The lounge was a good size, at least this early in the morning, when it was still empty. Just inside the entrance was an area with circular dining tables and chairs, as well as a counter along the window with more chairs.
Past that was a bigger room, which had a few rows of seats either facing the windows or facing the interior of the lounge.
Then to the interior of the lounge was a more elegantly furnished room. I’m not sure if this used to be a smoking lounge, or if it’s reserved at certain hours for VIPs, but it certainly had a different feel than the rest of the lounge.
Inside that small room were brownies, pretzels, and two kinds of wine.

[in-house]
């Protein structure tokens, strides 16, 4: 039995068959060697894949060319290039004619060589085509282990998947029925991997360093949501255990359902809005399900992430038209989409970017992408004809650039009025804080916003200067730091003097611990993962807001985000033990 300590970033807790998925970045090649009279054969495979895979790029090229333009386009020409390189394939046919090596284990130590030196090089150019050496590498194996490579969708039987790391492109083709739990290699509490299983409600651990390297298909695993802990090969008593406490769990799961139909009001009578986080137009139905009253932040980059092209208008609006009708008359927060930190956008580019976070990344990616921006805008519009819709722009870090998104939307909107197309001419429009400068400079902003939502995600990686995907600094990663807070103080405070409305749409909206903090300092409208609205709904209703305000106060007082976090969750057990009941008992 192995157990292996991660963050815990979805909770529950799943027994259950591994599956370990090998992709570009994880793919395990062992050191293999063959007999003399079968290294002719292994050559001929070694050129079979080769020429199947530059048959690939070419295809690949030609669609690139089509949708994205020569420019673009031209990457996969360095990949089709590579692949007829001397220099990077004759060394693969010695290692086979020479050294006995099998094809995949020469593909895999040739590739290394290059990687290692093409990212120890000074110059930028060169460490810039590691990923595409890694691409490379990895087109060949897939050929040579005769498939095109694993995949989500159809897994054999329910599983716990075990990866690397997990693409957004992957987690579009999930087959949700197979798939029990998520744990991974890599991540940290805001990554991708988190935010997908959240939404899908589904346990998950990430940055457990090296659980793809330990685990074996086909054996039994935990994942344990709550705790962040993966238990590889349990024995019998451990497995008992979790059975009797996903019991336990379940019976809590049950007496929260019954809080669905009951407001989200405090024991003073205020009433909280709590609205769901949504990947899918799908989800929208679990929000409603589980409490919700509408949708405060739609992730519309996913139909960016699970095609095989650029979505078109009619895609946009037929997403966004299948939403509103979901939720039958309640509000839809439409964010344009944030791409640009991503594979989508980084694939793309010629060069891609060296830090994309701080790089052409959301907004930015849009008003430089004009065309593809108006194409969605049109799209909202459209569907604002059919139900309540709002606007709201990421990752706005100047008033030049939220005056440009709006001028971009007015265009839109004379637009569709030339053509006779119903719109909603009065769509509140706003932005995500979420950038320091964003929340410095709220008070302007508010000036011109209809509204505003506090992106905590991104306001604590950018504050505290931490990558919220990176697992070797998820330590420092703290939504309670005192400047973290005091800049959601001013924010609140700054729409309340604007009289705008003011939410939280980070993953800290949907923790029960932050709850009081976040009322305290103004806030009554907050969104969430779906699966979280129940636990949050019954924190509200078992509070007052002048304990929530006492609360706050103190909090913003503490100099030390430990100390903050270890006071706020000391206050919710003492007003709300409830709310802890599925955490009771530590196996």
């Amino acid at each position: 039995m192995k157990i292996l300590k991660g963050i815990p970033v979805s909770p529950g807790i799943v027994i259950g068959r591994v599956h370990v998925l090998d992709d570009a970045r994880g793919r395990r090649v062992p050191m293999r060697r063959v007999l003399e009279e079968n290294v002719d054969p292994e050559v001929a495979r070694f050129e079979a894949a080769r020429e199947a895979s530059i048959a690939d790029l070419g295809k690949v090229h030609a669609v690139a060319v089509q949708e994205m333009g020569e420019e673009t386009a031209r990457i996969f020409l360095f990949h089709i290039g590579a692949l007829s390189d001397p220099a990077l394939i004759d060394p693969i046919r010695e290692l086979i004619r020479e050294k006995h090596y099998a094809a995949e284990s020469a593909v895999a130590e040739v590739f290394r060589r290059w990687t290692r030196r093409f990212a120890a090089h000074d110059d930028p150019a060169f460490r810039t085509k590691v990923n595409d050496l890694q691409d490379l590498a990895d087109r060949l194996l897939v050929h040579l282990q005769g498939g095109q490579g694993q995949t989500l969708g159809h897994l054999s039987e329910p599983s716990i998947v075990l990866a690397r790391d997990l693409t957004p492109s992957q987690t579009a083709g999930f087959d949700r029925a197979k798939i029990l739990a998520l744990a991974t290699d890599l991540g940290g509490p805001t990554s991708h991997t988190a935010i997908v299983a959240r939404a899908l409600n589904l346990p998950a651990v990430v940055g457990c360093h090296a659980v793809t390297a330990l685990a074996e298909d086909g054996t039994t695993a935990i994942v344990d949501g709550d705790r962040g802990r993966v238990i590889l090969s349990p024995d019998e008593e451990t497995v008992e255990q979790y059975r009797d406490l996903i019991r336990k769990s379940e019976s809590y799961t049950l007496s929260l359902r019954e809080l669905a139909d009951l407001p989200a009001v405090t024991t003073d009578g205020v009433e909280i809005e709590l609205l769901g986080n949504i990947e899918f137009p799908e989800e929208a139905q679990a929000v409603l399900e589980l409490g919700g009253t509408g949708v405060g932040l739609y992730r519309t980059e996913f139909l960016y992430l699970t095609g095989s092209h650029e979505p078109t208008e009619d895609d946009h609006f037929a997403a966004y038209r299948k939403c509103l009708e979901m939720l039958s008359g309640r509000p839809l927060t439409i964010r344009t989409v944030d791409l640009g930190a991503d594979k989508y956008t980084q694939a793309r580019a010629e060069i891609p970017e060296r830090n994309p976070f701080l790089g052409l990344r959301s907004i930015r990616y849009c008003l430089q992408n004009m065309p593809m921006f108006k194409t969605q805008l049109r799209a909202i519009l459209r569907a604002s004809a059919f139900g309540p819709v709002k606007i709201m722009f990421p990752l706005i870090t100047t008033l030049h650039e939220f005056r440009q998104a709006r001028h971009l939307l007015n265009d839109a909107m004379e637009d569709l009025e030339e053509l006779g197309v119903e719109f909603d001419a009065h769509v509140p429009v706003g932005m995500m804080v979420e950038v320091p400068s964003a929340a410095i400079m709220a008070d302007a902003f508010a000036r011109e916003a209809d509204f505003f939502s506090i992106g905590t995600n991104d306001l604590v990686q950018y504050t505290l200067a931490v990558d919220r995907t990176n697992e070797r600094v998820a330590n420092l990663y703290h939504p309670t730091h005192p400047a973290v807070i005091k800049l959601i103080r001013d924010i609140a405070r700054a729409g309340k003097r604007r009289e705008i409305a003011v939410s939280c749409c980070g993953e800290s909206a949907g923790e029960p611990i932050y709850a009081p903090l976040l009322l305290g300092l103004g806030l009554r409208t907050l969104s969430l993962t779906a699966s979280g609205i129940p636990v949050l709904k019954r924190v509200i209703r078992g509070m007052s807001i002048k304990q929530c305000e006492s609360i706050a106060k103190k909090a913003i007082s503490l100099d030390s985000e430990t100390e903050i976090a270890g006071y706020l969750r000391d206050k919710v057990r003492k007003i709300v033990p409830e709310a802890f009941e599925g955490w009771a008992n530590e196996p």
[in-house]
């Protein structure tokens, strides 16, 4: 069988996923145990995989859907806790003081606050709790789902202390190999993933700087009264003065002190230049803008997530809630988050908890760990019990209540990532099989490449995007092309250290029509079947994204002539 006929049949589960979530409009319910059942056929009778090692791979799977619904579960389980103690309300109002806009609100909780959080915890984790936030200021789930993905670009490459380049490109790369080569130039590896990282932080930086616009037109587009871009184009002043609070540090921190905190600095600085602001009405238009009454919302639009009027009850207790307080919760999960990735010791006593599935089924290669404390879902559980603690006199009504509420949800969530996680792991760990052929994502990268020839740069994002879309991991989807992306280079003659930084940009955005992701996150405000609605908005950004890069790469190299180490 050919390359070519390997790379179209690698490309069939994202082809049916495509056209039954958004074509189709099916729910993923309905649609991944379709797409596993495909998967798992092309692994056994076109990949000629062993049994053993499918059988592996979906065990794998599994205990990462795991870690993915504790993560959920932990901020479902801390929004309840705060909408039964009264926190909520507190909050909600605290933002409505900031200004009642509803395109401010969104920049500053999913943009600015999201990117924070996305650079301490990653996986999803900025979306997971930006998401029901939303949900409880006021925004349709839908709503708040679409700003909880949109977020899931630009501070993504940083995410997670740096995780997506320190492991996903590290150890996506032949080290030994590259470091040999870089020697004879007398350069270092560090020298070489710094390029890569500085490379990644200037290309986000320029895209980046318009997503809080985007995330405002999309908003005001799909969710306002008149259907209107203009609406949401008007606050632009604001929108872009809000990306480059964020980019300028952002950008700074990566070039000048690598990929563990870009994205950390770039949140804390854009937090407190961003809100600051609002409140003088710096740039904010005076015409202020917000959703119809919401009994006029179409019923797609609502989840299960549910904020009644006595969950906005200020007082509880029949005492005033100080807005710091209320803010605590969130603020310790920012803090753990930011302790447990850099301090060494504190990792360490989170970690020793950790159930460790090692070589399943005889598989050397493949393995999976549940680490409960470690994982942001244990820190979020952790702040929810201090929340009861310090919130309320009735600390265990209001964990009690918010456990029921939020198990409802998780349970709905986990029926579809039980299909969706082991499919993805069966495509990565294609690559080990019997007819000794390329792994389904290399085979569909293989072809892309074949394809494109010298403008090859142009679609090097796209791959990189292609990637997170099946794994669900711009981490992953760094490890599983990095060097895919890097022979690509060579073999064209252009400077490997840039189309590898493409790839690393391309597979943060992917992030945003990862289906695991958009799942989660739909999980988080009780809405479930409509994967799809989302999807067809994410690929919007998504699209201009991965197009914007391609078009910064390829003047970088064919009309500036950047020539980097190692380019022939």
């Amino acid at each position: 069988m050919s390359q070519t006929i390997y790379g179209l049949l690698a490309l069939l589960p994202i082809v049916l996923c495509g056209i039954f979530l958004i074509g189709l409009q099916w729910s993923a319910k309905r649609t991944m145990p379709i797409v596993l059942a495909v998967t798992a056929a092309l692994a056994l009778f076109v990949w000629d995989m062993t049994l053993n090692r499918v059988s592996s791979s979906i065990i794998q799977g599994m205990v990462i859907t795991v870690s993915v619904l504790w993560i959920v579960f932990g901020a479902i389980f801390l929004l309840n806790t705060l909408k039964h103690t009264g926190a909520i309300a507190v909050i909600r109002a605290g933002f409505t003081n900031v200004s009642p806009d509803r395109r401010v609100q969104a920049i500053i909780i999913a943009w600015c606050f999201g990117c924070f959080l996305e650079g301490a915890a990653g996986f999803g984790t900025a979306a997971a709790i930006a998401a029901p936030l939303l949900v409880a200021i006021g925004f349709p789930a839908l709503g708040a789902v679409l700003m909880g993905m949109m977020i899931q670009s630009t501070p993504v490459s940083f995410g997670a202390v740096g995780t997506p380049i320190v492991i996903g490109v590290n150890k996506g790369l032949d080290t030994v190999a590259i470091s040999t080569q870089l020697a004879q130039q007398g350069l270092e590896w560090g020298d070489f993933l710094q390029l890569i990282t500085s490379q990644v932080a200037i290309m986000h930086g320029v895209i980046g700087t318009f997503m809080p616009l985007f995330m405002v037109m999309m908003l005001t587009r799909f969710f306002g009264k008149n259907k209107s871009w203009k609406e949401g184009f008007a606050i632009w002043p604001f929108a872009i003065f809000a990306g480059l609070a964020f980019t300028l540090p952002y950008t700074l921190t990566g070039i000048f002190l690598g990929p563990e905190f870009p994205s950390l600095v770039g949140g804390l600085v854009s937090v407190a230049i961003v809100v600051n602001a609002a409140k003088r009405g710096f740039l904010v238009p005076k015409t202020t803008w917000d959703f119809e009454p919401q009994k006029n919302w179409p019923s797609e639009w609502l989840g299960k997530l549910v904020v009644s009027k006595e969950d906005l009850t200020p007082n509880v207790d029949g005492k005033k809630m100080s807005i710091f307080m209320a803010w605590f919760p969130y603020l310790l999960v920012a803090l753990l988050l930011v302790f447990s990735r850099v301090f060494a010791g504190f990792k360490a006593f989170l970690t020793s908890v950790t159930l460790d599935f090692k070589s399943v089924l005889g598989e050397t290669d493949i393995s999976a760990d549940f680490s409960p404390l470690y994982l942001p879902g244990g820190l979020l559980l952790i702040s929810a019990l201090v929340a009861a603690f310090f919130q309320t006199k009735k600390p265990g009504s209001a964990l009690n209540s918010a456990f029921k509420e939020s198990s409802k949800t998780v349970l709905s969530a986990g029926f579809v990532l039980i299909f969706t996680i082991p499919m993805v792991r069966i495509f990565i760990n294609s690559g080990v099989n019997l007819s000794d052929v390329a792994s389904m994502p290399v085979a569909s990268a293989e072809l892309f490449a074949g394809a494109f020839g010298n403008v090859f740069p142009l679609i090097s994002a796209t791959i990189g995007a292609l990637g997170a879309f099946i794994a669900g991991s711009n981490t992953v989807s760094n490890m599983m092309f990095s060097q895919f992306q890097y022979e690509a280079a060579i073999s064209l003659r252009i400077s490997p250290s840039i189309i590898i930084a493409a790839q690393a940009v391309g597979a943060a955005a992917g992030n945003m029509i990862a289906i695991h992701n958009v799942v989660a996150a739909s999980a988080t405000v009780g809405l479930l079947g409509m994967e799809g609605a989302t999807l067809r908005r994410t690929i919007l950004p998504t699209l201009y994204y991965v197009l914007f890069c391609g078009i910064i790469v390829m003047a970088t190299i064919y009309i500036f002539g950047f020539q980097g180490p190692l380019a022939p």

Back in the main room was a counter with coffee, tea, soft drinks, and snacks.
There was a coffee machine with all kinds of options, packets of Stash tea, and soda.
Then there were pretzels, pound cake, and brownies.
In the very back of the lounge was the biggest room of all, which featured a couple of rows of traditional lounge seating, and then some dining tables.
The food and drink selection was along the far left wall, and was actually really impressive, at least for a Priority Pass lounge.
There was a selection of self serve liquor, wine, and beer.
Then there were pretzels, dried fruit, etc.
There was pound cake, focaccia sandwiches, fresh fruit, and instant noodles.
Then there were a few hot dishes, including sausage, rice, waffles, and breakfast potatoes.
There were also two types of soup — clam chowder and chicken noodle soup (which was actually labeled as vegetable soup).
Then there was a make-your-own-salad bar.